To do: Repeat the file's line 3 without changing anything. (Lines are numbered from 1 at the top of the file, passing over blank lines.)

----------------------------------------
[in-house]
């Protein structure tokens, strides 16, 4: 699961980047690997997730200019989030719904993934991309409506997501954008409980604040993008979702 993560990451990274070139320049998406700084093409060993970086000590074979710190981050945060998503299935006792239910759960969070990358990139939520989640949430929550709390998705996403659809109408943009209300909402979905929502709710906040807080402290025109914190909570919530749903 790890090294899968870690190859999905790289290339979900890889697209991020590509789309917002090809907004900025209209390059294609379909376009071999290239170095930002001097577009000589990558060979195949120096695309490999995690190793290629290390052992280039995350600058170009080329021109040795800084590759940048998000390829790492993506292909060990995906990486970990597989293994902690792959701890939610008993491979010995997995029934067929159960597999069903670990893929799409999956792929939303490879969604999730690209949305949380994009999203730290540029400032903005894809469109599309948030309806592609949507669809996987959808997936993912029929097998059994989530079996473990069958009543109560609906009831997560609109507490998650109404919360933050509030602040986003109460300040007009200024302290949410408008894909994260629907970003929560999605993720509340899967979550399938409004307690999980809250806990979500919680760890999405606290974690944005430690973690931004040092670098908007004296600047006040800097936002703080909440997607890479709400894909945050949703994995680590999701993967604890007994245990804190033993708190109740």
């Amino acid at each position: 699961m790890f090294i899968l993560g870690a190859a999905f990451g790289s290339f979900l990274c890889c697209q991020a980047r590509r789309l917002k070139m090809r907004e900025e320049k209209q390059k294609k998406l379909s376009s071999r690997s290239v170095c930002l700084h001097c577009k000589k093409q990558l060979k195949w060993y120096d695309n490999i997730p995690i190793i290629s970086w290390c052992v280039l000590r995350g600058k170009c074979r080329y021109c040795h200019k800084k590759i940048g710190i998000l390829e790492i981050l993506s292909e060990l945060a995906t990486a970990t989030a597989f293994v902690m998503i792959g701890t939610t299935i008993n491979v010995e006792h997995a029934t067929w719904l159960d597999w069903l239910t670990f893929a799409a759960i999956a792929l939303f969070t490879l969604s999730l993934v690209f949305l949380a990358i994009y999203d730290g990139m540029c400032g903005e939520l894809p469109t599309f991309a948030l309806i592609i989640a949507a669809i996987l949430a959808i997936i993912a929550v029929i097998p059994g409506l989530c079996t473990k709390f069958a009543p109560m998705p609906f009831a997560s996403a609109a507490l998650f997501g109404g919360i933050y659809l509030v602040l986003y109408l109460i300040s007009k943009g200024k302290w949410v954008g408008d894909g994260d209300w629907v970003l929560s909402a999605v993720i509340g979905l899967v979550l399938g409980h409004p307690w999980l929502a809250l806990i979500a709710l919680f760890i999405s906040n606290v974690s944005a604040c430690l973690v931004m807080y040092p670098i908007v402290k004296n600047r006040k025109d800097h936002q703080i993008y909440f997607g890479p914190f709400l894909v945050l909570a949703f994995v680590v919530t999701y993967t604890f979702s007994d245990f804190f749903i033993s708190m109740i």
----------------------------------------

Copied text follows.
């Amino acid at each position: 699961m790890f090294i899968l993560g870690a190859a999905f990451g790289s290339f979900l990274c890889c697209q991020a980047r590509r789309l917002k070139m090809r907004e900025e320049k209209q390059k294609k998406l379909s376009s071999r690997s290239v170095c930002l700084h001097c577009k000589k093409q990558l060979k195949w060993y120096d695309n490999i997730p995690i190793i290629s970086w290390c052992v280039l000590r995350g600058k170009c074979r080329y021109c040795h200019k800084k590759i940048g710190i998000l390829e790492i981050l993506s292909e060990l945060a995906t990486a970990t989030a597989f293994v902690m998503i792959g701890t939610t299935i008993n491979v010995e006792h997995a029934t067929w719904l159960d597999w069903l239910t670990f893929a799409a759960i999956a792929l939303f969070t490879l969604s999730l993934v690209f949305l949380a990358i994009y999203d730290g990139m540029c400032g903005e939520l894809p469109t599309f991309a948030l309806i592609i989640a949507a669809i996987l949430a959808i997936i993912a929550v029929i097998p059994g409506l989530c079996t473990k709390f069958a009543p109560m998705p609906f009831a997560s996403a609109a507490l998650f997501g109404g919360i933050y659809l509030v602040l986003y109408l109460i300040s007009k943009g200024k302290w949410v954008g408008d894909g994260d209300w629907v970003l929560s909402a999605v993720i509340g979905l899967v979550l399938g409980h409004p307690w999980l929502a809250l806990i979500a709710l919680f760890i999405s906040n606290v974690s944005a604040c430690l973690v931004m807080y040092p670098i908007v402290k004296n600047r006040k025109d800097h936002q703080i993008y909440f997607g890479p914190f709400l894909v945050l909570a949703f994995v680590v919530t999701y993967t604890f979702s007994d245990f804190f749903i033993s708190m109740i």